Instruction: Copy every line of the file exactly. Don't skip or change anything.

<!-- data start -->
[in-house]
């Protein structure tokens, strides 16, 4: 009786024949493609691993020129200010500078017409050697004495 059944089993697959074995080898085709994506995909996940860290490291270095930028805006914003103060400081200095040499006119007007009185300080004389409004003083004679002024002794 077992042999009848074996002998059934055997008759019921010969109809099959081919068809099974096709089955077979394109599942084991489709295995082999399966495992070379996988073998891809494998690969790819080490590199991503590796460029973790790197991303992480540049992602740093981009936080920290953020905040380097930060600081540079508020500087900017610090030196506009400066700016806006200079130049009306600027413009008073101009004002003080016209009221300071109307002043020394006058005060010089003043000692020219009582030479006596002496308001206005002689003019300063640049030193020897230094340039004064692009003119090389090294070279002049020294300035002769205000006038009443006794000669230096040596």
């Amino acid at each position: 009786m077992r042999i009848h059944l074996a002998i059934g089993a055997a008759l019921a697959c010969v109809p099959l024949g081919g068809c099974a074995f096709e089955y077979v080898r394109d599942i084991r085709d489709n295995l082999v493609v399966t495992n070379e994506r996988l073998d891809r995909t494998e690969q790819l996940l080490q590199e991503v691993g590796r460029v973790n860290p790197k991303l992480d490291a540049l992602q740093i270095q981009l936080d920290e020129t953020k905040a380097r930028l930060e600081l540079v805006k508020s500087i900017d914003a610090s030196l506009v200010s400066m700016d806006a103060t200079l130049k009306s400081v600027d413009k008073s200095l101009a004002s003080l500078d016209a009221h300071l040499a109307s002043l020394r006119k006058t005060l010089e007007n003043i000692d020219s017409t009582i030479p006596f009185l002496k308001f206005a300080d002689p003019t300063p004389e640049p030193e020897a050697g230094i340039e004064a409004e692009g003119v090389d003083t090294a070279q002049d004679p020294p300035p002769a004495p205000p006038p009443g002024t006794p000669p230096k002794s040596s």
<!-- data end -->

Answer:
[in-house]
């Protein structure tokens, strides 16, 4: 009786024949493609691993020129200010500078017409050697004495 059944089993697959074995080898085709994506995909996940860290490291270095930028805006914003103060400081200095040499006119007007009185300080004389409004003083004679002024002794 077992042999009848074996002998059934055997008759019921010969109809099959081919068809099974096709089955077979394109599942084991489709295995082999399966495992070379996988073998891809494998690969790819080490590199991503590796460029973790790197991303992480540049992602740093981009936080920290953020905040380097930060600081540079508020500087900017610090030196506009400066700016806006200079130049009306600027413009008073101009004002003080016209009221300071109307002043020394006058005060010089003043000692020219009582030479006596002496308001206005002689003019300063640049030193020897230094340039004064692009003119090389090294070279002049020294300035002769205000006038009443006794000669230096040596």
């Amino acid at each position: 009786m077992r042999i009848h059944l074996a002998i059934g089993a055997a008759l019921a697959c010969v109809p099959l024949g081919g068809c099974a074995f096709e089955y077979v080898r394109d599942i084991r085709d489709n295995l082999v493609v399966t495992n070379e994506r996988l073998d891809r995909t494998e690969q790819l996940l080490q590199e991503v691993g590796r460029v973790n860290p790197k991303l992480d490291a540049l992602q740093i270095q981009l936080d920290e020129t953020k905040a380097r930028l930060e600081l540079v805006k508020s500087i900017d914003a610090s030196l506009v200010s400066m700016d806006a103060t200079l130049k009306s400081v600027d413009k008073s200095l101009a004002s003080l500078d016209a009221h300071l040499a109307s002043l020394r006119k006058t005060l010089e007007n003043i000692d020219s017409t009582i030479p006596f009185l002496k308001f206005a300080d002689p003019t300063p004389e640049p030193e020897a050697g230094i340039e004064a409004e692009g003119v090389d003083t090294a070279q002049d004679p020294p300035p002769a004495p205000p006038p009443g002024t006794p000669p230096k002794s040596s």